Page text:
Technical Books… Do you read them?


A few weeks ago David Lean asked me if I ever read technical  books. Without a seconds consideration I said – “No way – I look online for everything I need, when I need it!”, to which he quickly replied – “I guess you wont be wanting this then!” 12790and went to put the Programming Microsoft Dynamics CRM 4.0 book back in his bag… “Wait!” I said – “I’ve heard about that book! Let me look at it!” **

Now true to my word of not reading technical books, I got home, popped it in my bookshelf (which funnily enough in itself contradicts my initial reply and if nothing else shows that I do have a great number of technical books!) and didn't look at it again…

Until last night. I was waiting for some VPC’s & service packs to download and as it was killing my bandwidth, I was looking for something else to do for a bit. I remembered the book!

I am so glad I did. Initially I just flicked through it to see what was in it, but then kept getting drawn into the examples & sample code and soon had visual studio open trying to work through some of them. I have to say – if you are thinking of doing any programming for CRM 4.0 it really is a fantastic book for you! It starts at the very basics – includes a hitchhikers guide to common questions when your getting started and extends to some advanced topics like building your own advanced workflows.

I am now tempted to work through the book from start to finish as there are so many cool examples in here that I haven’t yet had the opportunity or excuse to delve into. There are some great code samples & utilities tucked into the different chapters as well as addressing the differences in the 3 deployment options.

Details on the book are here so you can find it if CRM programming is your thing:

Authors: Jim Steger; Mike Snyder; Brad Bosak; Corey O'Brien; Philip Richardson

ISBN: 9780735625945

Basic blurb:

Get hands-on and conceptual guidance for creating and adapting customer relationship management (CRM) solutions—direct from leading CRM consultants. This reference details design and coding practices that allow you to customize Microsoft Dynamics CRM 4.0 to meet specific business needs. Get expert insights on customization, integration, and extension; end-to-end solution designs from the product team; and numerous case studies that demonstrate how to customize Microsoft Dynamics CRM as a business solution. The book covers the major deployment options available: on-premise and partner-hosted.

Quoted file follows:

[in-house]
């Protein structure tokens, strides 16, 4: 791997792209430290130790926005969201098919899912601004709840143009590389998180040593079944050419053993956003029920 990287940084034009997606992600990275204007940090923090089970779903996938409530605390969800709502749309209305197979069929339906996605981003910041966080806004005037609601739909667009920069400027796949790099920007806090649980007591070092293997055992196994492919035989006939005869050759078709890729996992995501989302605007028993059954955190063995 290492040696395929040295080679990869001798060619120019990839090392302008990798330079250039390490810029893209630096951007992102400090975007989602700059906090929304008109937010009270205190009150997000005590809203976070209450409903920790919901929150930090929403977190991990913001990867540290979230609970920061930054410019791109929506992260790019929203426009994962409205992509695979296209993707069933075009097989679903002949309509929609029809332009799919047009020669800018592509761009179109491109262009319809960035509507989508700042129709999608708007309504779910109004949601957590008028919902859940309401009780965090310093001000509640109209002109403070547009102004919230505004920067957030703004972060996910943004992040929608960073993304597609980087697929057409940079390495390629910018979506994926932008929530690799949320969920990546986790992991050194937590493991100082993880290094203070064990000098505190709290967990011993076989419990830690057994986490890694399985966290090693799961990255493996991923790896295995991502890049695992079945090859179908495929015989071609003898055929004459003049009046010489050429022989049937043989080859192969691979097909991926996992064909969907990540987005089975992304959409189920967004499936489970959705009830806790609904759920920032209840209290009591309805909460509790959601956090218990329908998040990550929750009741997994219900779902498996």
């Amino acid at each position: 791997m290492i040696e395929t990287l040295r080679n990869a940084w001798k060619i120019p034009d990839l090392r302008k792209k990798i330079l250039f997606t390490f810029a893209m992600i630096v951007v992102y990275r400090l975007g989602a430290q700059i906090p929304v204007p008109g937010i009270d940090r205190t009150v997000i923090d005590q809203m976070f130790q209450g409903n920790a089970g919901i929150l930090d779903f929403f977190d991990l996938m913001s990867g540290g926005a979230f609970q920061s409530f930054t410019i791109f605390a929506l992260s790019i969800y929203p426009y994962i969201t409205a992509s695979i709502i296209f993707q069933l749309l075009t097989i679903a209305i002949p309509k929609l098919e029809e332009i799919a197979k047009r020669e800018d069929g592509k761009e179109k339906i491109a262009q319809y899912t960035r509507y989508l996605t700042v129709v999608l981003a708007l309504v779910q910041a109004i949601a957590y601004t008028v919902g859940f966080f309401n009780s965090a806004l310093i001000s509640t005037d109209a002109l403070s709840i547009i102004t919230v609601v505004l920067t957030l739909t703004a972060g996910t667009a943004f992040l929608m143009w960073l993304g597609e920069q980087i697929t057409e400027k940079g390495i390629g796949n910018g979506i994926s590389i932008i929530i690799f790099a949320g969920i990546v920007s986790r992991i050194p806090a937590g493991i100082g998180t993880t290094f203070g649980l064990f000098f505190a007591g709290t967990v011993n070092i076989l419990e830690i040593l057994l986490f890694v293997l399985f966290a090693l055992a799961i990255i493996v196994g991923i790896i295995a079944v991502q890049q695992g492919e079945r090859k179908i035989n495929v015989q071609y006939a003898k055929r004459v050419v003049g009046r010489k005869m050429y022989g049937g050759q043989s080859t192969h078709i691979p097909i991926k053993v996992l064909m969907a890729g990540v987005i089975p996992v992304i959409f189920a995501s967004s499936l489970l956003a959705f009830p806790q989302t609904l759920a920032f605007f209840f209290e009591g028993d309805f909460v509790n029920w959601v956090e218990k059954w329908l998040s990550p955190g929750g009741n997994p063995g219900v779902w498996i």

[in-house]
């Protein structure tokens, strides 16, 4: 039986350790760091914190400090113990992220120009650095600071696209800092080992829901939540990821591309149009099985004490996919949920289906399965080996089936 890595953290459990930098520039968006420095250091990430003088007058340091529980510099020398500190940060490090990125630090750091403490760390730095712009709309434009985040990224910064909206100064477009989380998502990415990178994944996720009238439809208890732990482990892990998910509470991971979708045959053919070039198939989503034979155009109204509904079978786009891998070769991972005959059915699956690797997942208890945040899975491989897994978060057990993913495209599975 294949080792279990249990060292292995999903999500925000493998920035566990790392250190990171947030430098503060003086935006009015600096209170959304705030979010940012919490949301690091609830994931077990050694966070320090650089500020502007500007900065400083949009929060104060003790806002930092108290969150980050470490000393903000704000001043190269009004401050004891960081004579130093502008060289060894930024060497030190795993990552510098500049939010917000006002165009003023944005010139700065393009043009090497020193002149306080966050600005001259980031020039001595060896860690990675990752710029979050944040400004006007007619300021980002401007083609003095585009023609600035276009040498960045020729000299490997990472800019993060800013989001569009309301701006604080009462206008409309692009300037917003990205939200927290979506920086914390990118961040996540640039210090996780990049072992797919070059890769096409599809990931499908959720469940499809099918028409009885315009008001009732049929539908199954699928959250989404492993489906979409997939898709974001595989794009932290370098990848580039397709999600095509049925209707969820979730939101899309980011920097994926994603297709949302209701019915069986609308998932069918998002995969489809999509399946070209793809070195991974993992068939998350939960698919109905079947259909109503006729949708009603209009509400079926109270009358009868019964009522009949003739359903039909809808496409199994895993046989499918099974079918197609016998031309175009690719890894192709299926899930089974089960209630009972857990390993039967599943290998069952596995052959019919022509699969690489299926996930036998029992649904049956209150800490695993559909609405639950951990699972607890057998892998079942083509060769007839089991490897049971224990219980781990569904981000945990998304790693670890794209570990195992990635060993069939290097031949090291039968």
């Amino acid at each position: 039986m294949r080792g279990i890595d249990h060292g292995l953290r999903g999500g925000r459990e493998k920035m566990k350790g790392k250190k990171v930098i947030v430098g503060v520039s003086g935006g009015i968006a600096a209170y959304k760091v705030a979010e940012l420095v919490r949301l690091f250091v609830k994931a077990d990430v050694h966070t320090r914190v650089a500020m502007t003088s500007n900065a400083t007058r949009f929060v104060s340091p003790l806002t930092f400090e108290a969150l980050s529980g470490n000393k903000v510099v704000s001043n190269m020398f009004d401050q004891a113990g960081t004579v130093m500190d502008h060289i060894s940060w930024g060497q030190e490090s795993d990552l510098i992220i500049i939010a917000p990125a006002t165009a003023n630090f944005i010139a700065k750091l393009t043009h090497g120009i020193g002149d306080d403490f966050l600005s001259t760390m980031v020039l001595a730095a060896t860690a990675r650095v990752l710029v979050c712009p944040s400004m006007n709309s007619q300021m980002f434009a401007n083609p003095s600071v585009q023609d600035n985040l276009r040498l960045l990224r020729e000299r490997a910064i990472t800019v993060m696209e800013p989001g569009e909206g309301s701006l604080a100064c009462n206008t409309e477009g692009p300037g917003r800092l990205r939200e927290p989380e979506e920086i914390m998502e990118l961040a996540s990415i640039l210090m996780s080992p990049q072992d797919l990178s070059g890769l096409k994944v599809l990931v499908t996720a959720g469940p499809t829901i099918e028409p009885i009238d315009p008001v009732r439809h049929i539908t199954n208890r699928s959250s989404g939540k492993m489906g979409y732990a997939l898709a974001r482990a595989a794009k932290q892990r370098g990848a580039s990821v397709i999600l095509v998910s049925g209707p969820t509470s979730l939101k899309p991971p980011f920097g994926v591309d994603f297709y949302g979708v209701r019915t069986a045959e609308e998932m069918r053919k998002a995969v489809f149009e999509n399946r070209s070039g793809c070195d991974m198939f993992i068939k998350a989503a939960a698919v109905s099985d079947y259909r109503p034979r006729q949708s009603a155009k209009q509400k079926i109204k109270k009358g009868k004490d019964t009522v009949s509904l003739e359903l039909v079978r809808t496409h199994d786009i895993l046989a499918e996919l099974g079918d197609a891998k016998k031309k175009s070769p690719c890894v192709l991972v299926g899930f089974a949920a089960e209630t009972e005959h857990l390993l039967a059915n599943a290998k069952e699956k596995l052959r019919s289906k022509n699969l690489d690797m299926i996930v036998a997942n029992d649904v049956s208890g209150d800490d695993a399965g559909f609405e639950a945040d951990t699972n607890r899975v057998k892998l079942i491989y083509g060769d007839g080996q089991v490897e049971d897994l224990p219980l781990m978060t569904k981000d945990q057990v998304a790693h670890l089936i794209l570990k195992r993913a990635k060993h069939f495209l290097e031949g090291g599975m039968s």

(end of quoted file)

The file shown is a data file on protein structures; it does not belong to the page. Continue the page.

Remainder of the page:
So…… I guess now I am rethinking my initial answer to David’s question… I am interested to hear what other people think of Technical books, or how they look up technical information when they need it. What do you do?

 

 

** ok details of conversation may be a little sketchy – it was a few weeks ago but that’s basically how it went!! 🙂

Comments (6)
  1. I buy a book every now and then if i want to read it cover to cover to get a really good overview of a technology. Still find it the best way to get all the basics on something in one go. Also great to fill in time on plane trips etc.

    I then look online for each specific thing i want to know. I usually have at least 3 search windows open all day.

  2. I also do most of my research online and have a bookcase full of technical books. I like to read through these as often I just can’t get the right search sting to find what I need online. I still like to have books to flick through and it is easier than printing out the web pages that I find. I like the option of both systems but have a big soft spot for books, and often purchase ones that cover things I can’t find online.

  3. lstoll says:

    It depends on what I’m after. If I’m looking for a solution to a problem, or a kickstart on a specific topic – I’ll definitely just google it and look for it online. The search speed, and wealth of available snippets of information out there make that the most efficient method (in my mind at least).

    This all changes if I’m working on something much larger, like learning a new language or platform. For this, nothing beats a stack of dead tree’s. Being able to sit down for lengths of time and work through stuff, flick back and forth to remember things you forgot in the last minute, and the ability to just read it with no distractions is a hands down winner.

    This is definitely reflected by the books on my shelf – titles are mostly along the lines of "Programming Erlang", "Cocoa Development for Mac OS X", the MCSD set, The Pickaxe book, and not more general references.

    So I guess to sum it up – If I just want an answer (which I do a thousand times a day) I’ll hit up google or the like. But if I want to learn something new, I’m off to the book store.

  4. 6eorge Jetson says:

    I can think of two situations where I really prefer a book.

    You hit on the first of these: Making use of downtime. Waiting in the doctor’s office, sitting in an airport when I’d like to take a break from the here-and-now day job, etc.  I try to be sure I have some interesting technical reading material handy so that these opportunities to absorb something that I may not need immediately won’t go to waste.

    The second situation in which I prefer a book is when the book is excellent.  Meaning it offers insights far beyond that of the mechanical how-to.  Of course, most books do not rise to this level, but there are plenty to fill the opportunities that arise due to downtime.

  5. Catherine Eibner posted a very kind review of the book I recently co-authored with Jim Steger, Mike Synder

  6. BPM software says:

    I haven’t read a book since high school.

    The best way to learn nowadays is through videos.

    If "Programming Microsoft Dynamics CRM" could be published as a video (on UTube for example) it would be easier on us

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